While manufacturers defend fortification, the proof really is in the (bread) pudding. Studies consistently show that whole grains, rather than fortified, refined grains, reduce cholesterol levels, promote weight loss, and protect against cancers and diabetes.

Tip: The glycemic index of one slice of white bread (70) is higher than 1/4 cup (50 g) of white sugar (60), thanks to white bread’s lack of soluble fibre.

Aside from spiking blood glucose, low-fibre foods are a well-known risk factor for constipation, compromising one of the simplest ways to detoxify the body.

Body Boost #3

Go with the grain

Get a nutritious fibre fix with whole grains.

  • Scour product ingredient listings and select only those that specify “whole” before the name of the grain.
  • Beware of multigrain imposters: the multiple grains in a product may all be refined.
  • Consider easy-to-digest sprouted grain products that use unrefined, mashed whole wheat rather than flour.
  • Avoiding wheat? Choose healthy alternatives by reading labels carefully. Wheat- and gluten-free products may contain less fibre and more fat and sugar than their wheat- filled counterparts.
  • When increasing dietary fibre, drink 8 cups (2 L) of water each day to keep your bowels moving.

Perk me up, Scotty, without caffeine

Many of us reach for a caffeinated pick-me-up when our energy is flagging. Some perks of your daily cup of joy are improved memory, higher antioxidant capacity, and in a recent study of almost a million people, a decreased risk of death from all causes.

Unfortunately, coffee does have its downside as well. Studies suggest that it modestly increases fracture risk in women, while anxiety, palpitations, and irritability are consequences of overindulgence. Coffee can be a significant cause of insomnia, and its stimulating effects on the digestive system impair nutrient absorption if too much is consumed. Finally, the high calorie and sugar content of many specialty coffees can sap your appetite for healthier foods.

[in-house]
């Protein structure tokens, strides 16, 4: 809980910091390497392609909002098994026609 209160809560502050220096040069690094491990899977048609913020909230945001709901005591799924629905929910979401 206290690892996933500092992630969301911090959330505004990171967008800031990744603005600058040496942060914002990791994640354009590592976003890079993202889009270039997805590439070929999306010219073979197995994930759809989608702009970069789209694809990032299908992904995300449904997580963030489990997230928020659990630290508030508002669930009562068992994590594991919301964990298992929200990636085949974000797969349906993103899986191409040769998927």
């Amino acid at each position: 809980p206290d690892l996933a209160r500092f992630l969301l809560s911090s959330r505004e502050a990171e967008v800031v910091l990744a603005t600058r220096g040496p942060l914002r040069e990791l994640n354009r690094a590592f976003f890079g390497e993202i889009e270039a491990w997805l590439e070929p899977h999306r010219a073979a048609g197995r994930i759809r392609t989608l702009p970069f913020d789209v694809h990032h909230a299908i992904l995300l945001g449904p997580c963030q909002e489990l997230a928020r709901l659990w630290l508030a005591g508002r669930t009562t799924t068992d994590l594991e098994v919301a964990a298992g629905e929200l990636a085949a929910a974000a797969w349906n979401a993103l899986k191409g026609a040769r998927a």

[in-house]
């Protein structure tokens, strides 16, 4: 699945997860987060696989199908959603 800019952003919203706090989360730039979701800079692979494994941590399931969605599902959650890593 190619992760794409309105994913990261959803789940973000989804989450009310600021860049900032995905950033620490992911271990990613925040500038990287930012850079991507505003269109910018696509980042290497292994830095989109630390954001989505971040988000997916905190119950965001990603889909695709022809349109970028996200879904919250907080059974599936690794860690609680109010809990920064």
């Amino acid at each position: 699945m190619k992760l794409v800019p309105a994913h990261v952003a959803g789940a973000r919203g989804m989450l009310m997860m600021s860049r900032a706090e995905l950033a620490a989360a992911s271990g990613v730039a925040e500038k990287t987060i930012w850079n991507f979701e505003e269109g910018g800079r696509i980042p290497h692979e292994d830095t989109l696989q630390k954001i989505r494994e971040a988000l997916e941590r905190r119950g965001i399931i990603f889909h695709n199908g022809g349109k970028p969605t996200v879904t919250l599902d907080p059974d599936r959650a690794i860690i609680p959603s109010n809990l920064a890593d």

Body Boost #4

Curb the caffeine

  • Feeling wired and tired? Spare your brain and bones by reducing your coffee consumption.
  • Try herbal teas with natural energy-boosting properties such as licorice or herbal “coffees” made from chicory, barley, and dandelion.
  • Choose white, black, or green teas, which contain less caffeine than coffee. The cancer-fighting catechins in green tea make it an especially healthy choice.
  • Wean yourself off your coffee habit by drinking smaller amounts less frequently, or diluting it with increasing amounts of decaffeinated coffee.
  • Breathe in essential oils such as lemon and rosemary for a zing of mental clarity.
  • Get help for sleep issues if they’re your reason for a caffeine crutch. Boost your fibre and water intake if you rely upon the laxative properties of coffee.

Nothing can beat the natural detoxifying power of the body. Use simple strategies to eat clean, healthful foods, then stand back and let Mother Nature do the rest.

Supportive supplements

Eating a healthy diet is the first step in an effective detoxification plan, but if you need some additional support, consider these options with the help of your health care practitioner.


Curcumin, an active component of this traditional Indian spice, helps to reduce inflammation in the intestinal tract.


Add chia, flax, or psyllium to your diet and increase water intake to help ensure regular bowel function.


Dandelion has a long history of use in traditional medicine as a cleansing agent and is a natural diuretic.

Milk thistle

This plant provides natural protection for liver cells and aids in their regeneration.

Alpha-lipoic acid (ALA)

This anti-inflammatory and antioxidant reduces damage that may be caused within our bodies during normal metabolic activity.